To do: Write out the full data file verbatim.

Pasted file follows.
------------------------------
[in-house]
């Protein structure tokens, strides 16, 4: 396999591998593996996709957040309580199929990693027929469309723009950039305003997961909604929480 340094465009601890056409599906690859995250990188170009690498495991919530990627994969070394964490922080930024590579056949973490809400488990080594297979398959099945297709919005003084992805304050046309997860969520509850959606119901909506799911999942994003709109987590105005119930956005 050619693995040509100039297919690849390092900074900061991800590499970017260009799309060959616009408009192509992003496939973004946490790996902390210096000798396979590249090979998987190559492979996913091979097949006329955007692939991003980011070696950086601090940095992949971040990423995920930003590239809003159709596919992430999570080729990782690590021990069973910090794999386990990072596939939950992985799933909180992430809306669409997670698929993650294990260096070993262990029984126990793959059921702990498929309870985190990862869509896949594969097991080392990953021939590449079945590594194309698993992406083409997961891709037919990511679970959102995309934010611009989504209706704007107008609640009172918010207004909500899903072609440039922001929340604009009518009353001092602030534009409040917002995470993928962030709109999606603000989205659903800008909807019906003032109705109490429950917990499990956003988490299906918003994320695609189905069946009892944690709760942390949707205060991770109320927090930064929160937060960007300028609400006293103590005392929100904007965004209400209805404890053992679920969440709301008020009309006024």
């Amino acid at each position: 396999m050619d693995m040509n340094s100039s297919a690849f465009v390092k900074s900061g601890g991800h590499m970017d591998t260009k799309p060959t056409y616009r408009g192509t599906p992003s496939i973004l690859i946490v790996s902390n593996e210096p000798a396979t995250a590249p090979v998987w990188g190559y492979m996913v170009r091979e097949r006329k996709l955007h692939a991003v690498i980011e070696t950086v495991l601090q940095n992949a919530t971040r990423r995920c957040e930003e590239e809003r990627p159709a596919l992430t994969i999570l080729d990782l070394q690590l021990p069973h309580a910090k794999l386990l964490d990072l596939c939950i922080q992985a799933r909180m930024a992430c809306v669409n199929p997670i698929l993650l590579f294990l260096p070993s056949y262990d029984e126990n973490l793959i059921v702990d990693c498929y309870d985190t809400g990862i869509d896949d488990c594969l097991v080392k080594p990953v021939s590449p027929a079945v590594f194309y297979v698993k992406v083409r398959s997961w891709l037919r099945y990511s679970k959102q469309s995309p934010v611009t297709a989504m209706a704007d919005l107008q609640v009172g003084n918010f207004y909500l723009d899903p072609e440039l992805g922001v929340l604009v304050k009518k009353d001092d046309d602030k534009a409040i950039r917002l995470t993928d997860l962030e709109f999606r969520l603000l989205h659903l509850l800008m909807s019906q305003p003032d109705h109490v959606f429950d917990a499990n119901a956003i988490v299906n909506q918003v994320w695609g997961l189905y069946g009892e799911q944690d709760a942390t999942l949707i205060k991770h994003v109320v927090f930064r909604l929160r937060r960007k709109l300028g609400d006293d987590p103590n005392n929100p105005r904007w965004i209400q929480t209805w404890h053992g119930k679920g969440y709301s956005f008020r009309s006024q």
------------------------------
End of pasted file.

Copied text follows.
[in-house]
């Protein structure tokens, strides 16, 4: 396999591998593996996709957040309580199929990693027929469309723009950039305003997961909604929480 340094465009601890056409599906690859995250990188170009690498495991919530990627994969070394964490922080930024590579056949973490809400488990080594297979398959099945297709919005003084992805304050046309997860969520509850959606119901909506799911999942994003709109987590105005119930956005 050619693995040509100039297919690849390092900074900061991800590499970017260009799309060959616009408009192509992003496939973004946490790996902390210096000798396979590249090979998987190559492979996913091979097949006329955007692939991003980011070696950086601090940095992949971040990423995920930003590239809003159709596919992430999570080729990782690590021990069973910090794999386990990072596939939950992985799933909180992430809306669409997670698929993650294990260096070993262990029984126990793959059921702990498929309870985190990862869509896949594969097991080392990953021939590449079945590594194309698993992406083409997961891709037919990511679970959102995309934010611009989504209706704007107008609640009172918010207004909500899903072609440039922001929340604009009518009353001092602030534009409040917002995470993928962030709109999606603000989205659903800008909807019906003032109705109490429950917990499990956003988490299906918003994320695609189905069946009892944690709760942390949707205060991770109320927090930064929160937060960007300028609400006293103590005392929100904007965004209400209805404890053992679920969440709301008020009309006024």
């Amino acid at each position: 396999m050619d693995m040509n340094s100039s297919a690849f465009v390092k900074s900061g601890g991800h590499m970017d591998t260009k799309p060959t056409y616009r408009g192509t599906p992003s496939i973004l690859i946490v790996s902390n593996e210096p000798a396979t995250a590249p090979v998987w990188g190559y492979m996913v170009r091979e097949r006329k996709l955007h692939a991003v690498i980011e070696t950086v495991l601090q940095n992949a919530t971040r990423r995920c957040e930003e590239e809003r990627p159709a596919l992430t994969i999570l080729d990782l070394q690590l021990p069973h309580a910090k794999l386990l964490d990072l596939c939950i922080q992985a799933r909180m930024a992430c809306v669409n199929p997670i698929l993650l590579f294990l260096p070993s056949y262990d029984e126990n973490l793959i059921v702990d990693c498929y309870d985190t809400g990862i869509d896949d488990c594969l097991v080392k080594p990953v021939s590449p027929a079945v590594f194309y297979v698993k992406v083409r398959s997961w891709l037919r099945y990511s679970k959102q469309s995309p934010v611009t297709a989504m209706a704007d919005l107008q609640v009172g003084n918010f207004y909500l723009d899903p072609e440039l992805g922001v929340l604009v304050k009518k009353d001092d046309d602030k534009a409040i950039r917002l995470t993928d997860l962030e709109f999606r969520l603000l989205h659903l509850l800008m909807s019906q305003p003032d109705h109490v959606f429950d917990a499990n119901a956003i988490v299906n909506q918003v994320w695609g997961l189905y069946g009892e799911q944690d709760a942390t999942l949707i205060k991770h994003v109320v927090f930064r909604l929160r937060r960007k709109l300028g609400d006293d987590p103590n005392n929100p105005r904007w965004i209400q929480t209805w404890h053992g119930k679920g969440y709301s956005f008020r009309s006024q």